I’d like to be a bold role model for my daughter Jessica, but if she gets any bolder, I’ll have to raise bail. There is quite a strong similarity between her and the heroine of West of Famous, but don’t tell her that.

___________

This article first appeared in Mystery Scene Magazine, Winter 15, 2019 edition.

By the way, In my forties I fulfilled a lifelong dream and earned my pilot’s license. Only 6% of pilots are women, so yeah, this was life-affirming and empowering. I then earned my instrument-rating. My husband also flies, so we have to take turns to prevent a wrestling match into the cockpit. I want to lead by example and encourage other women to be bolder.

 

Podcast Interview with Frank Zafiro

Frank Scalise (a.k.a. Frank Zafiro) is a cool guy. In the US Army he served in Military Intelligence. After that he rose through the ranks at the Spokane Police Department as an officer, detective, and retired as a Captain after twenty years. An avid reader, he had written some stories over the years.

Author Frank Scalise (aka Frank Zafiro)

In “retirement” he launched his writing career. With 27 books published and more on the way, he writes non-fiction under his real name. His River City series of police procedurals put him on the literary map. River City is a fictional version of Spokane. His pen name for his multiple crime series is Frank Zafiro. He has been featured as the Amazon’s top author of police procedurals.

As if that isn’t enough to fill his time, Frank also produces a podcast series called Wrong Place / Write Crime. Frank’s podcasts feature interviews with authors of crime, thrillers, suspense, and mysteries, and more.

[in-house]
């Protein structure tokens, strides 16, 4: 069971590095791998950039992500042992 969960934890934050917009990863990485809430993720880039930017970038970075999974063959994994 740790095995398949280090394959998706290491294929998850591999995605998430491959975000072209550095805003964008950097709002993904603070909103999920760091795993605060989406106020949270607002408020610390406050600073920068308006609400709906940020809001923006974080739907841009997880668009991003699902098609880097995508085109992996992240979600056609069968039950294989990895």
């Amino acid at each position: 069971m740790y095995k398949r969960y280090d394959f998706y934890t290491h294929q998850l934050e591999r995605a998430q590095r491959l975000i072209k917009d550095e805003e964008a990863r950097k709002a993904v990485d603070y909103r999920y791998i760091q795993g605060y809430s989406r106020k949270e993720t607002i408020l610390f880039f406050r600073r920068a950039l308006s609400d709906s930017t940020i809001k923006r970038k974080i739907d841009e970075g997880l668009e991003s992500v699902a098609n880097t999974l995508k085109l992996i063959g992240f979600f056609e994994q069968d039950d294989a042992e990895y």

We met at Bouchercon 2018 in St. Petersburg, Florida. My friend Donna Kelly and I were wandering the halls of the Vinoy Renaissance the day before the conference began. As newbies to the conference and the beautiful Vinoy resort, we wanted to get our bearings. Okay, yeah, we were goofing off.

Bouchercon lineup

Donna in the author’s lineup.

Dangerous passage.

We met Frank. Charming, funny, and just as eager as we were to discover Bouchercon, Frank admitted this was his first Bouchercon. Like kids at a theme park, we ran into each other over the following days to swap stories of meeting our literary heroes and all the free books we’d scored.

Bouchercon

Michael Connelly signs a book or two for Donna.

Bouchercon

Laura Lippman autographed a book for me.

Bouchercon authors

Hank Phillippi Ryan autographed a book for me!

Bouchercon

Donna Kelly meets Lee Child.

Bouchercon

Author Kerry Lonsdale put a selfie of us on her blog a few years ago, so…

Bouchercon

Authors Christine King and Diane Capri shared writing stories.

What is Bouchercon?

“Fill a hotel with few thousand socially-challenged introverts, folks for whom the ‘I’d rather be reading’ T-shirt was created, and force them to spend a long autumn weekend together, and what have you got? Bouchercon—and you’d be a fool to miss it.”~Lawrence Block

Bouchercon meeting roomAt the end of the conference, Frank invited me to schedule an interview for his podcast. We recorded it on February 7th. As a three-book author, I was thrilled to be included on his podcast. He’s interviewed best-selling and award-winning authors such as, Christopher Moore, Joe Clifford, Eric Beetner, Larry Kelter, and Dave Zeltersman. They talk about their experiences in turning a novel into a film, collaborating with other authors, the writing craft, and fearing that their internet searches put them on government watch lists.

Though I won’t be able to attend this year’s Bouchercon in Dallas, I know Frank will. He’s earned another fan by being himself. Frank is a cool guy. Frank is also an amazing author of crime fiction.

To listen to his 10-minute podcast with me, click here: Episode 33.

Thank you, Frank! You are a gentleman and a dangerously fun guy.